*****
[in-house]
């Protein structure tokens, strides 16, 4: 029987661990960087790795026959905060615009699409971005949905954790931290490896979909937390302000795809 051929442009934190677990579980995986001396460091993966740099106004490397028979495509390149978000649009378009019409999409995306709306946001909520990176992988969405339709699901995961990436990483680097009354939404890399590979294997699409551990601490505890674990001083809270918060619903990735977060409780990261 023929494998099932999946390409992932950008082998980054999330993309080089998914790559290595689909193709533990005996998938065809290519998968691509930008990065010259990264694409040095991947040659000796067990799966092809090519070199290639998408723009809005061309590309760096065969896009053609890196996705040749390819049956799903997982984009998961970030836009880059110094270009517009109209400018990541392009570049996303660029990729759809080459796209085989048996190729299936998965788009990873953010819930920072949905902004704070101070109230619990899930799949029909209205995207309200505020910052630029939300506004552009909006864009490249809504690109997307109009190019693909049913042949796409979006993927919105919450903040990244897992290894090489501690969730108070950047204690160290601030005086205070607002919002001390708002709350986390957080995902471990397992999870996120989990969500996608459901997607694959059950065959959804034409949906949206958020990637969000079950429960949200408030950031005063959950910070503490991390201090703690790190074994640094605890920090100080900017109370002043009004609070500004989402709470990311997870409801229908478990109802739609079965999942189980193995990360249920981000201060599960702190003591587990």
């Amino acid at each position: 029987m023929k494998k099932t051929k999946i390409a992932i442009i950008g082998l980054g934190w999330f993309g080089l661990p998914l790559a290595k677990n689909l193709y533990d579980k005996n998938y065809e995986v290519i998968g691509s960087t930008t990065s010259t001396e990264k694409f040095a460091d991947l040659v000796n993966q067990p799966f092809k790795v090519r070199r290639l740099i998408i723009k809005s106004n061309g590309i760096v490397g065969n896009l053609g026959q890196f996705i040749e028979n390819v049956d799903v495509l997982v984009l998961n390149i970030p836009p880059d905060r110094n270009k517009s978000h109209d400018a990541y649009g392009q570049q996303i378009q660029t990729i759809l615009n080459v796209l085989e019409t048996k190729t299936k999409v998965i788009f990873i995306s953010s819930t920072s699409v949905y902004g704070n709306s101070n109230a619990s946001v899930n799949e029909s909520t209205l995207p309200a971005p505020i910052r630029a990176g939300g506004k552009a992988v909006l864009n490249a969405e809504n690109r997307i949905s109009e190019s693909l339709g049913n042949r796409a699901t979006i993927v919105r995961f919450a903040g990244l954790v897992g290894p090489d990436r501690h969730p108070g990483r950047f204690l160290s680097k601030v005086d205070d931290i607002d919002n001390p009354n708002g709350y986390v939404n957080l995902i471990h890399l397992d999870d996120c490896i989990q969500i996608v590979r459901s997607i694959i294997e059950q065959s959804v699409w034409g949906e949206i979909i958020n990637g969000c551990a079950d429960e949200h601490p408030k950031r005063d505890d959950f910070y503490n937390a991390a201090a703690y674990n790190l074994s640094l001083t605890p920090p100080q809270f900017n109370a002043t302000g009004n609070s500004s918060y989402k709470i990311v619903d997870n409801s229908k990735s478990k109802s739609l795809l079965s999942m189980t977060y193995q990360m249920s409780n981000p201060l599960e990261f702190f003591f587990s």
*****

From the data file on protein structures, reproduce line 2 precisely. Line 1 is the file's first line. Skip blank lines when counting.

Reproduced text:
């Protein structure tokens, strides 16, 4: 029987661990960087790795026959905060615009699409971005949905954790931290490896979909937390302000795809 051929442009934190677990579980995986001396460091993966740099106004490397028979495509390149978000649009378009019409999409995306709306946001909520990176992988969405339709699901995961990436990483680097009354939404890399590979294997699409551990601490505890674990001083809270918060619903990735977060409780990261 023929494998099932999946390409992932950008082998980054999330993309080089998914790559290595689909193709533990005996998938065809290519998968691509930008990065010259990264694409040095991947040659000796067990799966092809090519070199290639998408723009809005061309590309760096065969896009053609890196996705040749390819049956799903997982984009998961970030836009880059110094270009517009109209400018990541392009570049996303660029990729759809080459796209085989048996190729299936998965788009990873953010819930920072949905902004704070101070109230619990899930799949029909209205995207309200505020910052630029939300506004552009909006864009490249809504690109997307109009190019693909049913042949796409979006993927919105919450903040990244897992290894090489501690969730108070950047204690160290601030005086205070607002919002001390708002709350986390957080995902471990397992999870996120989990969500996608459901997607694959059950065959959804034409949906949206958020990637969000079950429960949200408030950031005063959950910070503490991390201090703690790190074994640094605890920090100080900017109370002043009004609070500004989402709470990311997870409801229908478990109802739609079965999942189980193995990360249920981000201060599960702190003591587990």